top of page

Winning the Trade (Deadline) Game

Photo Credit: Jon Gudorf Photography, CC BY-SA 2.0 <>, via Wikimedia Commons

Another trade deadline come and gone. As has become all too common for baseball’s oldest franchise, the Redlegs are sellers. In less than a week, the Reds successfully unloaded two homegrown pitchers and two outfielders for a boatload of prospects. It’s a good thing the Reds went for quantity, because they seem to lack an eye for quality when it comes to these deadline deals.

Since Bob Castellini took over as majority owner of the Cincinnati Reds in 2006, the Reds have had 11 losing seasons, and, unless a miracle happens over the next two months, are staring the twelfth right in the face. Out of Castellini's five winning seasons, the Reds made it to the playoffs four times, never advancing once, winning just two of eleven postseason games. In the 2010 National League Division Series versus the Philadelphia Phillies, the Reds were no-hit in Game One by Roy Halladay. In 2012, the Reds blew a 2 - 0 lead in the NLDS to the San Francisco Giants, becoming just the second NL team to do so, and the first in MLB history to lose all three games at home. In 2020, the Reds were swept by the Braves in the NL Wild Card Series without scoring a single run.

Why am I forcing you to relive these postseason disasters? To drive home the fact that since the Castellini family took over in ‘06, the Reds have been bad. Bad in the playoffs, bad in the regular season, bad in free agency, bad in trades, bad in the draft, bad at developing players, bad at scouting players and bad at negotiating contracts. Basically, just bad.

With the trade deadline now past, this is a good time to take a look at the deadline deals of the past and see how (in)effective the Reds have been in making these trades since 2006. In this article, I’ve compiled many notable trades involving big league players that happened before the trade deadline. As such, trades that occurred in the offseason, or trades that occurred in the post-trade-deadline-waiver-period are not included. I also wanted to strictly look at the trades that have been made under Bob Castellini’s watch, so no trades that were made before 2006 are included.

In order to grade these trades, I devised a system: zero to five Castellinis, with zero being utmost perfection, and five being downright failure, you know…because having five Castellinis around is like getting thrown out at first from right field, four is like making the last out of an inning at third-base, three is like a fielder’s choice, two is like a line drive to center field, one is like a towering, second-deck home run, and zero is like Tom Browning throwing a perfect game.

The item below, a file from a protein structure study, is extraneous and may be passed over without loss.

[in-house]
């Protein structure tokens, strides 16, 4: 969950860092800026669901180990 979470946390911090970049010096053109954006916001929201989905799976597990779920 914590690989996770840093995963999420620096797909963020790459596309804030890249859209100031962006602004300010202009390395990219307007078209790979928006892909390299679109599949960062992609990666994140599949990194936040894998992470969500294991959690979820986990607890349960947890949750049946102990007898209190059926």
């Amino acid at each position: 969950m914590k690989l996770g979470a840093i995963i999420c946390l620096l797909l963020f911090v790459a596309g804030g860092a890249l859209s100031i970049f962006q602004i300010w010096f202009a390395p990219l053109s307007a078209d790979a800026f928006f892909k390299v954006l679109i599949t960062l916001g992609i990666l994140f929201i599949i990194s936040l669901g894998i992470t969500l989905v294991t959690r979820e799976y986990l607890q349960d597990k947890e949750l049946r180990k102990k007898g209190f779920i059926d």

Now, without further ado, please enjoy the Reds’ Trade Deadline Deals of the Castellini-Era!

Bill Bray

Photo Credit: BubbaFan at the English language Wikipedia, CC BY-SA 3.0 <>, via Wikimedia Commons

SS Felipe Lopez, RF Austin Kearns & RP Ryan Wagner to the Washington Nationals for RP Bill Bray, SS Royce Clayton, INF Brendan Harris, RP Gary Majewski & SP Daryl Thompson - July 13, 2006

Three young, former top prospects for the Reds leave town in the middle of one of the team’s best starts in ages. Why? Pitching! Unfortunately, none of the players the Reds traded for panned out. Majewski was bad from the get-go, Clayton was washed up, Harris wasn’t ready to be a contributor for the Reds, and Thompson would only make four MLB-appearances in his entire career. As for Bray…well, Bray was alright. It took him some time, but eventually he became a decent reliever for the Reds.

This trade was just gross for both sides, but the edge goes to the Nationals, who were not looking to make the postseason at the time of this trade. The Reds, however, were and they failed. They finished the season 80 - 82, reaching the 80-win-mark for the first time since 2000, but ultimately fell short of the playoffs yet again. Neither side really benefited, but it stings more for the Reds who saw three young players leave town for practically nothing, and without even a postseason appearance to show for it.

Verdict: Three Castellinis

Kyle Lohse

Photo Credit: shgmom56 on Flickr (Original version) UCinternational (Crop), CC BY-SA 2.0 <>, via Wikimedia Commons

SP Zach Ward to the Minnesota Twins for SP Kyle Lohse - July 31, 2006

Okay, okay, I see you, Reds. Way to go bargain-hunting and actually find something worthwhile. Lohse had always been talented, but he struggled with his consistency during his career with Minnesota. Ward was a righty who had just been selected by the Reds with their 3rd-round pick in 2005. He would never reach the majors. Lohse, meanwhile, would begin to look the part of a reliable starter.

This was pretty good! A player who never made it to the big leagues for a real, bonafide MLB starter - that’s how you win a deadline trade! Lohse was never a superstar, but he was a pitcher the team could count on and desperately needed. Although the Reds would miss the playoffs, it was no fault of Lohse, who finished the year with the third-best ERA out of Reds’ starting pitchers.